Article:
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Financial Literacy and Retirement Planning in Germany

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  • Tabea Bucher-Koenen
  • Annamaria Lusardi
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    Abstract

    We examine financial literacy in Germany using data from the SAVE survey. We find that knowledge of basic financial concepts is lacking among women, the less educated, and those living in East Germany. In particular, those with low education and low income in East Germany have little financial literacy compared to their West German counterparts. Interestingly, there is no gender disparity in financial knowledge in the East. In order to investigate the nexus of causality between financial literacy and retirement planning, we develop an IV strategy by making use of regional variation in the financial knowledge of peers. We find a positive impact of financial knowledge on retirement planning.

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    Bibliographic Info

    Paper provided by National Bureau of Economic Research, Inc in its series NBER Working Papers with number 17110.

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    Date of creation: Jun 2011
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    Publication status: published as “ Financial Literacy and Retireme n t Planning in Germany, ” joint with Ta bea Bucher - Koenen , Journal of Pension Economics and Finance , October 2011, vol. 10(4), pp. 5 65 - 584 .
    Handle: RePEc:nbr:nberwo:17110

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    1. Axel Boersch-Supan & Christina B. Wilke, 2004. "The German Public Pension System: How it Was, How it Will Be," NBER Working Papers 10525, National Bureau of Economic Research, Inc.
    2. van Rooij, Maarten & Lusardi, Annamaria & Alessie, Rob J. M., 2007. "Financial literacy and stock market participation," CFS Working Paper Series 2007/27, Center for Financial Studies (CFS).
    3. Luigi Guiso & Tullio Jappelli, 2002. "Stockholding in Italy," CSEF Working Papers 82, Centre for Studies in Economics and Finance (CSEF), University of Naples, Italy.
    4. Börsch-Supan, Axel & Reil-Held, Anette & Schunk, Daniel, 2008. "Saving incentives, old-age provision and displacement effects: evidence from the recent German pension reform," Journal of Pension Economics and Finance, Cambridge University Press, vol. 7(03), pages 295-319, November.
    5. Bucher-Koenen, Tabea & Ziegelmeyer, Michael, 2011. "Who lost the most? Financial literacy, cognitive abilities, and the financial crisis," Working Paper Series 1299, European Central Bank.
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    Cited by:
    1. Miller, Margaret & Reichelstein, Julia & Salas, Christian & Zia, Bilal, 2014. "Can you help someone become financially capable ? a meta-analysis of the literature," Policy Research Working Paper Series 6745, The World Bank.
    2. Paul Gerrans & Craig Speelman & Guillermo Campitelli, 2014. "The Relationship Between Personal Financial Wellness and Financial Wellbeing: A Structural Equation Modelling Approach," Journal of Family and Economic Issues, Springer, vol. 35(2), pages 145-160, June.
    3. Barrett, Alan & Mosca, Irene & Whelan, Brendan J., 2013. "(Lack of) Pension Knowledge," IZA Discussion Papers 7596, Institute for the Study of Labor (IZA).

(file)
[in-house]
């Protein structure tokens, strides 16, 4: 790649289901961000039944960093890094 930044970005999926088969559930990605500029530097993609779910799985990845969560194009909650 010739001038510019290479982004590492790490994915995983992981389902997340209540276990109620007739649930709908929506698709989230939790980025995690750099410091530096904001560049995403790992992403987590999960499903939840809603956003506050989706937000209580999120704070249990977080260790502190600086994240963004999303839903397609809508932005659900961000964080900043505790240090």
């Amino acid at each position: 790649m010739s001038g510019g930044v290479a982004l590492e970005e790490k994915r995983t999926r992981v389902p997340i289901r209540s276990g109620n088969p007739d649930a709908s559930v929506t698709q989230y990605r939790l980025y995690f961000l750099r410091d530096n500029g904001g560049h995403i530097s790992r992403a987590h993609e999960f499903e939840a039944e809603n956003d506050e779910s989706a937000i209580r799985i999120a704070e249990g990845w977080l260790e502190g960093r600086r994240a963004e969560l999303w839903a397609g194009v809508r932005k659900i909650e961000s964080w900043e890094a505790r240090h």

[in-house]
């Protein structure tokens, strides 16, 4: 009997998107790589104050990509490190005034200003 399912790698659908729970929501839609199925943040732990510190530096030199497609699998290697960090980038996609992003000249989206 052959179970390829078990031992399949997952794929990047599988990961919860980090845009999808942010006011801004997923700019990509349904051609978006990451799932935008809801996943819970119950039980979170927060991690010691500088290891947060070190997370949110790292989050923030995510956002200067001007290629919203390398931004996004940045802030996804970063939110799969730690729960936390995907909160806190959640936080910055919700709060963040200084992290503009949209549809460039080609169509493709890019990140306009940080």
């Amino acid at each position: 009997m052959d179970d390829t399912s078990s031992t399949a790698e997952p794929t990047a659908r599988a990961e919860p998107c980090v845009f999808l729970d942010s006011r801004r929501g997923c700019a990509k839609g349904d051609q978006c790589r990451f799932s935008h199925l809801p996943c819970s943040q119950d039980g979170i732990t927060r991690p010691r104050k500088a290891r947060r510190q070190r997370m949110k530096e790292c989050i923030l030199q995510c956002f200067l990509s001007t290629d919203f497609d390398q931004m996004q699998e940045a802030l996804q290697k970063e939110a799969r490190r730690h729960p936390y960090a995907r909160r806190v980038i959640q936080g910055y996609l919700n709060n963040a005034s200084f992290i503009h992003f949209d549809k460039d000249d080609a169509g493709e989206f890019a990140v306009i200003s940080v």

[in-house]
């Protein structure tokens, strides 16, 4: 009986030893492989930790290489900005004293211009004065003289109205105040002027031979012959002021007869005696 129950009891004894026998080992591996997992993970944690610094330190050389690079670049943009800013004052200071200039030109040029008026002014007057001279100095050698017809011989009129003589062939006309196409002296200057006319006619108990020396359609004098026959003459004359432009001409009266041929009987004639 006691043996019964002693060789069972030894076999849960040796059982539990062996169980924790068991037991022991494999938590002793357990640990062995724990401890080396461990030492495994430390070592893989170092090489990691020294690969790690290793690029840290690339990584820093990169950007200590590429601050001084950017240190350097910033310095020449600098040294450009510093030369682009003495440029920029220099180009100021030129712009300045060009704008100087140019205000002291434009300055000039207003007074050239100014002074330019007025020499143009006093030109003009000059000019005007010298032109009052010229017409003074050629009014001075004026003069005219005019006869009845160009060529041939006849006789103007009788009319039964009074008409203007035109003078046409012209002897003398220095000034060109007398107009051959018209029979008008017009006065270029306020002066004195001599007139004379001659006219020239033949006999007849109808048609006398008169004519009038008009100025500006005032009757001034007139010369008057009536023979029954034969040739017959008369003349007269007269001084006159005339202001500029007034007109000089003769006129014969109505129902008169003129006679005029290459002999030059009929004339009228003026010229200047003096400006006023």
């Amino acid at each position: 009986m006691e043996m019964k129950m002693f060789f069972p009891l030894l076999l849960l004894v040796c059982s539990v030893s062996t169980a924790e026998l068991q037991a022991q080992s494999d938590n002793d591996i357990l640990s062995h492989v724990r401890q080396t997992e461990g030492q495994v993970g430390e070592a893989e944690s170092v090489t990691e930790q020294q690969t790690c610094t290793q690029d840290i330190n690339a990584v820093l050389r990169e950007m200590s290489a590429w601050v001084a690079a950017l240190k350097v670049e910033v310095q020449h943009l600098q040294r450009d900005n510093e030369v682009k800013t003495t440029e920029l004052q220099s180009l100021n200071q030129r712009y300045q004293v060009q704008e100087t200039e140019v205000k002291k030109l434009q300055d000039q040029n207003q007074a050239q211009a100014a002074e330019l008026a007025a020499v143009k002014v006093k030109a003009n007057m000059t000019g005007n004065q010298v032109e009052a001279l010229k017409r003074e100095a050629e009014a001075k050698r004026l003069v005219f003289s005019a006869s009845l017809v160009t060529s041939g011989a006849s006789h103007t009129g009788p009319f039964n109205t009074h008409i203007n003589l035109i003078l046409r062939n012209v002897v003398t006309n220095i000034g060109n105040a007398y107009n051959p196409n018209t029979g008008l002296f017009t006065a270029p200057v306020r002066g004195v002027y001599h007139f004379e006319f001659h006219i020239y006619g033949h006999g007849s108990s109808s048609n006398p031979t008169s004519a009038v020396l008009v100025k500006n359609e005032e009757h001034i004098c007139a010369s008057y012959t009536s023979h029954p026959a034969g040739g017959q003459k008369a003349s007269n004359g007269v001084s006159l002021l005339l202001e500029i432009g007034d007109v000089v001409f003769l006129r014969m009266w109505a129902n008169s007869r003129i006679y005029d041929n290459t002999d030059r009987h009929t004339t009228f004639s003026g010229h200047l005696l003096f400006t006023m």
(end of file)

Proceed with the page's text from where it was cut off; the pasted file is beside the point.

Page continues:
4. Spataro, Luca & Corsini, Lorenzo, 2013. "Endogenous financial literacy, saving and stock market participation," MPRA Paper 44342, University Library of Munich, Germany.
    5. Alessie, Rob & Angelini, Viola & van Santen, Peter, 2013. "Pension wealth and household savings in Europe: Evidence from SHARELIFE," European Economic Review, Elsevier, vol. 63(C), pages 308-328.
    6. M. Fort & F. Manaresi & S. Trucchi, 2012. "Banks Information Policies, Financial Literacy and Household Wealth," Working Papers wp852, Dipartimento Scienze Economiche, Universita' di Bologna.
    7. Bucher-Koenen, Tabea, 2011. "Financial Literacy, Riester Pensions, and Other Private Old Age Provision in Germany," MEA discussion paper series 11250, Munich Center for the Economics of Aging (MEA) at the Max Planck Institute for Social Law and Social Policy.
    8. Elsa Fornero & Chiara Monticone & Serena Trucchi, 2011. "The effect of financial literacy on mortgage choices," CeRP Working Papers 121, Center for Research on Pensions and Welfare Policies, Turin (Italy).
    9. Frank Erp & Niels Vermeer & Daniel Vuuren, 2014. "Non-financial Determinants of Retirement: A Literature Review," De Economist, Springer, vol. 162(2), pages 167-191, June.
    10. Annamaria Lusardi & Olivia S. Mitchell, 2013. "The Economic Importance of Financial Literacy: Theory and Evidence," NBER Working Papers 18952, National Bureau of Economic Research, Inc.
    11. Dick, Christian D. & Jaroszek, Lena M., 2013. "Knowing what not to do: Financial literacy and consumer credit choices," ZEW Discussion Papers 13-027, ZEW - Zentrum für Europäische Wirtschaftsforschung / Center for European Economic Research.
    12. Fernando Alexandre & Luís Aguiar Conraria & Pedro Bação & Miguel Portela, 2011. "A Poupança em Portugal," GEMF Working Papers 2011-19, GEMF - Faculdade de Economia, Universidade de Coimbra.
    13. Wobker, Inga & Lehmann-Waffenschmidt, Marco & Kenning, Peter & Gigerenzer, Gerd, 2012. "What do people know about the economy? A test of minimal economic knowledge in Germany," Dresden Discussion Paper Series in Economics 03/12, Dresden University of Technology, Faculty of Business and Economics, Department of Economics.

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